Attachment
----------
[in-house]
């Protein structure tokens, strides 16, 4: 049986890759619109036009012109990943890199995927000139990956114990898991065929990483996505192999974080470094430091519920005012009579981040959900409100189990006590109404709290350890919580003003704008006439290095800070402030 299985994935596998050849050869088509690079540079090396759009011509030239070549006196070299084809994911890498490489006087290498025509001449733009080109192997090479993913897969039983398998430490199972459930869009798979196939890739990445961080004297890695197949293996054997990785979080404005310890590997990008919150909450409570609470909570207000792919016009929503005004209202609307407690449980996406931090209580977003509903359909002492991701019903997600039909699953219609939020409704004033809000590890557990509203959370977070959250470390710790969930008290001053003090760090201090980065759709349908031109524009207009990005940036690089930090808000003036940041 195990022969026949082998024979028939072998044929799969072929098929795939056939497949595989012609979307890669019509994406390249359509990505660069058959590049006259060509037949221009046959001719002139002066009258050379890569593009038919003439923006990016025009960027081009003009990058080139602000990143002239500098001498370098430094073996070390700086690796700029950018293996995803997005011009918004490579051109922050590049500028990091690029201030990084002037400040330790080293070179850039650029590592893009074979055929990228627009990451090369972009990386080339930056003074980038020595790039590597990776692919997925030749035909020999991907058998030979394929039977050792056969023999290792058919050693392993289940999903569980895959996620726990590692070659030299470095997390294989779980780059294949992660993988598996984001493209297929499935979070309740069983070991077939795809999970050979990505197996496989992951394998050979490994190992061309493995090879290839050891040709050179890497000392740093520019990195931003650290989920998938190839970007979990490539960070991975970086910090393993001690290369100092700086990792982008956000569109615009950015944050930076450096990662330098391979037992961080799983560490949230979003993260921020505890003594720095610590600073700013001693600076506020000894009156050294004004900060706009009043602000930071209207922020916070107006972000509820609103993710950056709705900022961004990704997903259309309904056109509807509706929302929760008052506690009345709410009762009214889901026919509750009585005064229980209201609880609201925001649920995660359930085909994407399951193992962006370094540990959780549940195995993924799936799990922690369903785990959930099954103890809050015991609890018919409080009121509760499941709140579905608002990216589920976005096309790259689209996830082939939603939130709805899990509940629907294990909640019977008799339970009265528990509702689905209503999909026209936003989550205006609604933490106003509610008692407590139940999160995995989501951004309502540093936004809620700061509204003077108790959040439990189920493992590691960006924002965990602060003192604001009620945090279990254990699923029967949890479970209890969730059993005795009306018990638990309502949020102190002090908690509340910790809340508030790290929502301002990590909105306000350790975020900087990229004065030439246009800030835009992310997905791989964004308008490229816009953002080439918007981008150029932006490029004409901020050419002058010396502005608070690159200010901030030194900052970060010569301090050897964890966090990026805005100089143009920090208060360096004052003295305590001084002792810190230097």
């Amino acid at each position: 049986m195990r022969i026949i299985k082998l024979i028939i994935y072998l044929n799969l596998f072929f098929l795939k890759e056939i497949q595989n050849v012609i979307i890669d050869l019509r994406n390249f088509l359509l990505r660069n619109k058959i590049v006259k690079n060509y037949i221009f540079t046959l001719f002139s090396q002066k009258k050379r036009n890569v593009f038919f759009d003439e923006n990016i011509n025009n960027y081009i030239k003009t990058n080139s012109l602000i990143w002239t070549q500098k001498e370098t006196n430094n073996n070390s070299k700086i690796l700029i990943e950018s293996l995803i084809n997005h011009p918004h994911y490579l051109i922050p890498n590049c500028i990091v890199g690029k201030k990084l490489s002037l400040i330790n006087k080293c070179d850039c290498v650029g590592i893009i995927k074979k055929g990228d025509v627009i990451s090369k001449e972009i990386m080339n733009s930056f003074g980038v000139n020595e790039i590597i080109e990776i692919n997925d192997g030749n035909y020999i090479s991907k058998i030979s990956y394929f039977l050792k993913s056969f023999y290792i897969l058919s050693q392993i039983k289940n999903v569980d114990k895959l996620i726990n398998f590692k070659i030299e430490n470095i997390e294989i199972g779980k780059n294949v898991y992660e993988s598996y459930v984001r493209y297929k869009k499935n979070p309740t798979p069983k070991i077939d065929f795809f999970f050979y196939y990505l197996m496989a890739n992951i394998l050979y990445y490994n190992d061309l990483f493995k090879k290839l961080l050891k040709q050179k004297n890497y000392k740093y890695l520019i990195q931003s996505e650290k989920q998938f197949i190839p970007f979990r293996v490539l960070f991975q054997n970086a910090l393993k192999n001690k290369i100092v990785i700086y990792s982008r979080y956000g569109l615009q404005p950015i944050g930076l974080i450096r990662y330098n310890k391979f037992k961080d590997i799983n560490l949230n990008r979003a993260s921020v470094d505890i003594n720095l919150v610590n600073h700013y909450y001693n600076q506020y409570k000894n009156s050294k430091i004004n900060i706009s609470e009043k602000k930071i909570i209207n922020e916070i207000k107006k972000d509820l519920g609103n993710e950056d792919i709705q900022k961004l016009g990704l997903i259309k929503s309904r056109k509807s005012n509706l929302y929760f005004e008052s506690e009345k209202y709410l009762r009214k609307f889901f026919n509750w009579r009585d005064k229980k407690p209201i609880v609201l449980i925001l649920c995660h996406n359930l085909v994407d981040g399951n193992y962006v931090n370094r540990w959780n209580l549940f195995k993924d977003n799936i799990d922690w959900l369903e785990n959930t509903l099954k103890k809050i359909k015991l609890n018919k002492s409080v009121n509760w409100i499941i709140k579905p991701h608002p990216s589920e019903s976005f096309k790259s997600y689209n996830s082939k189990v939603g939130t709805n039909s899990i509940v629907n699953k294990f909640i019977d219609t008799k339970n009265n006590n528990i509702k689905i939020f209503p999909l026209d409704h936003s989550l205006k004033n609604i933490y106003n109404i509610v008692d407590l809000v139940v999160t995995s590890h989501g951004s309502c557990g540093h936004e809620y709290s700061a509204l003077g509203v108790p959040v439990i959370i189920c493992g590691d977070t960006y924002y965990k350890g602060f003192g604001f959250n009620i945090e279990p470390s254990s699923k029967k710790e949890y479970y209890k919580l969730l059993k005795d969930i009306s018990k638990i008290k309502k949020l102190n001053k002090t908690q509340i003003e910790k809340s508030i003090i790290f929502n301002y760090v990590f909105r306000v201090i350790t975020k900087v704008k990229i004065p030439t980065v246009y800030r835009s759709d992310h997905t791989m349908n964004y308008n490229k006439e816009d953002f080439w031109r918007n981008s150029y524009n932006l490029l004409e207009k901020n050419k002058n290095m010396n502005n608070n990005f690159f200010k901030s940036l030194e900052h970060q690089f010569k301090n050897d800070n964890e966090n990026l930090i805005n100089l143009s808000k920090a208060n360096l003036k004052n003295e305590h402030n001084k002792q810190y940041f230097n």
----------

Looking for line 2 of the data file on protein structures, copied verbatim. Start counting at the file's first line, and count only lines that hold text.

């Protein structure tokens, strides 16, 4: 049986890759619109036009012109990943890199995927000139990956114990898991065929990483996505192999974080470094430091519920005012009579981040959900409100189990006590109404709290350890919580003003704008006439290095800070402030 299985994935596998050849050869088509690079540079090396759009011509030239070549006196070299084809994911890498490489006087290498025509001449733009080109192997090479993913897969039983398998430490199972459930869009798979196939890739990445961080004297890695197949293996054997990785979080404005310890590997990008919150909450409570609470909570207000792919016009929503005004209202609307407690449980996406931090209580977003509903359909002492991701019903997600039909699953219609939020409704004033809000590890557990509203959370977070959250470390710790969930008290001053003090760090201090980065759709349908031109524009207009990005940036690089930090808000003036940041 195990022969026949082998024979028939072998044929799969072929098929795939056939497949595989012609979307890669019509994406390249359509990505660069058959590049006259060509037949221009046959001719002139002066009258050379890569593009038919003439923006990016025009960027081009003009990058080139602000990143002239500098001498370098430094073996070390700086690796700029950018293996995803997005011009918004490579051109922050590049500028990091690029201030990084002037400040330790080293070179850039650029590592893009074979055929990228627009990451090369972009990386080339930056003074980038020595790039590597990776692919997925030749035909020999991907058998030979394929039977050792056969023999290792058919050693392993289940999903569980895959996620726990590692070659030299470095997390294989779980780059294949992660993988598996984001493209297929499935979070309740069983070991077939795809999970050979990505197996496989992951394998050979490994190992061309493995090879290839050891040709050179890497000392740093520019990195931003650290989920998938190839970007979990490539960070991975970086910090393993001690290369100092700086990792982008956000569109615009950015944050930076450096990662330098391979037992961080799983560490949230979003993260921020505890003594720095610590600073700013001693600076506020000894009156050294004004900060706009009043602000930071209207922020916070107006972000509820609103993710950056709705900022961004990704997903259309309904056109509807509706929302929760008052506690009345709410009762009214889901026919509750009585005064229980209201609880609201925001649920995660359930085909994407399951193992962006370094540990959780549940195995993924799936799990922690369903785990959930099954103890809050015991609890018919409080009121509760499941709140579905608002990216589920976005096309790259689209996830082939939603939130709805899990509940629907294990909640019977008799339970009265528990509702689905209503999909026209936003989550205006609604933490106003509610008692407590139940999160995995989501951004309502540093936004809620700061509204003077108790959040439990189920493992590691960006924002965990602060003192604001009620945090279990254990699923029967949890479970209890969730059993005795009306018990638990309502949020102190002090908690509340910790809340508030790290929502301002990590909105306000350790975020900087990229004065030439246009800030835009992310997905791989964004308008490229816009953002080439918007981008150029932006490029004409901020050419002058010396502005608070690159200010901030030194900052970060010569301090050897964890966090990026805005100089143009920090208060360096004052003295305590001084002792810190230097």